Statement of standards for solicitor higher court advocates

Introduction

The primary purpose of these standards is to set out what is expected of a competent solicitor higher court advocate both before and during trial, in terms of case analysis, organisation, preparation and presentation.

The standards identify the generic skills and knowledge for all solicitor higher court advocates. Standards specific to civil and criminal proceedings are also set out in Parts 4 and 5 respectively.

Appendix 1 sets out the framework against which the competence and performance of a solicitor higher court advocate can be objectively assessed.

In satisfying the standards advocates need to comply with the relevant legislation and procedures in force at the time.

Part 1 – Evidence

The evidence standards cover civil and criminal advocacy, as the main principles of evidence are generic to both, even though the evidential consequences of admissibility may differ in civil and criminal courts.

There has been no attempt to cover other more specialist types of advocacy, such as family court work, which may have distinctions not referred to in the evidence standards. Advocates engaged in specialist areas of advocacy should ensure that they are familiar with any distinctions or specific requirements as regards evidence.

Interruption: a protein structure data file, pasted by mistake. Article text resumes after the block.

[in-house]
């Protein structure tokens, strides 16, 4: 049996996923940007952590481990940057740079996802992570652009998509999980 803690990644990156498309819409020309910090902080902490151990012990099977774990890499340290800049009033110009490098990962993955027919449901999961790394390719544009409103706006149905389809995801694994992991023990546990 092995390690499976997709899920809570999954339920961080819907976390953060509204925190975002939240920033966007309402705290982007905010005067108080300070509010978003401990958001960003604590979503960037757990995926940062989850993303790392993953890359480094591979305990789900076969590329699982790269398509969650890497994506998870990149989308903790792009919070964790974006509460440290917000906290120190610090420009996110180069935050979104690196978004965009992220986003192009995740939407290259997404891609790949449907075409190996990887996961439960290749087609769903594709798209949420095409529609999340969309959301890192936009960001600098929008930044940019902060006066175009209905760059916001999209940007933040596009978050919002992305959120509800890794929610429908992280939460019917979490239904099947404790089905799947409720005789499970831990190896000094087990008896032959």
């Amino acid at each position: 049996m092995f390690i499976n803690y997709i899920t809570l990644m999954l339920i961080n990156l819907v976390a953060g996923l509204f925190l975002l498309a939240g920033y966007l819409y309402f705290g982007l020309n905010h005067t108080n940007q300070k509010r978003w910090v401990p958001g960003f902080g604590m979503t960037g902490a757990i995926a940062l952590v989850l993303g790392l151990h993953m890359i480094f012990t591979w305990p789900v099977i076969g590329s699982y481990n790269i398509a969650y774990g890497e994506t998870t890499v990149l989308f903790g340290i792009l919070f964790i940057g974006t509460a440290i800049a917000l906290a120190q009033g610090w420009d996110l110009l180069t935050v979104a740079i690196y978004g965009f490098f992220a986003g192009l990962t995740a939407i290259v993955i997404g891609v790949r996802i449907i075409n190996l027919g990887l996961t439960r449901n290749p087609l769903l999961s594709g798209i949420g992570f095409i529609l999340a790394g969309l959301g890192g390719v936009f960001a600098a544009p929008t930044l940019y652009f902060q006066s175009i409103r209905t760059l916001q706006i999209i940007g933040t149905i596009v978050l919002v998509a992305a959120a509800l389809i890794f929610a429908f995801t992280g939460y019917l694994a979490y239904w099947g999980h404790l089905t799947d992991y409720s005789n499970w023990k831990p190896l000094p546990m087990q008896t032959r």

The evidence standards apply as much to Magistrates' and County Court work as to Crown and High Court work. The generic format reflects the fact that the distinctions between the County and High Court have largely disappeared since the implementation of the Civil Procedure Rules (CPR), though there are some remaining differences in the Magistrates' and Crown Courts as far as the law of evidence is concerned, due in the main to the existence of juries.

Advocates must have a sound knowledge of the applicable rules and law of evidence, as evidential points may arise during a hearing unexpectedly without time for research.

Standards for evidence

Advocates must be able to apply the rules of evidence: determine when evidence is relevant and therefore potentially admissible and be able to demonstrate their understanding of

  1. burden and standards of proof and the differing roles of judge and jury,
  2. disclosure, including issues relating to confidentiality, privilege and public interest immunity,
  3. hearsay evidence including being able to identify hearsay evidence, recognise when it may be admissible, how it may be admitted and its evidential value when adduced,
  4. documentary hearsay including laying the evidence for documentary hearsay, any formal requirements and time limits,
  5. similar fact and character evidence including being able to recognise when similar fact and character evidence is appropriate as evidence,
  6. opinion and expert evidence including when and to what extent opinion and expert evidence is admissible,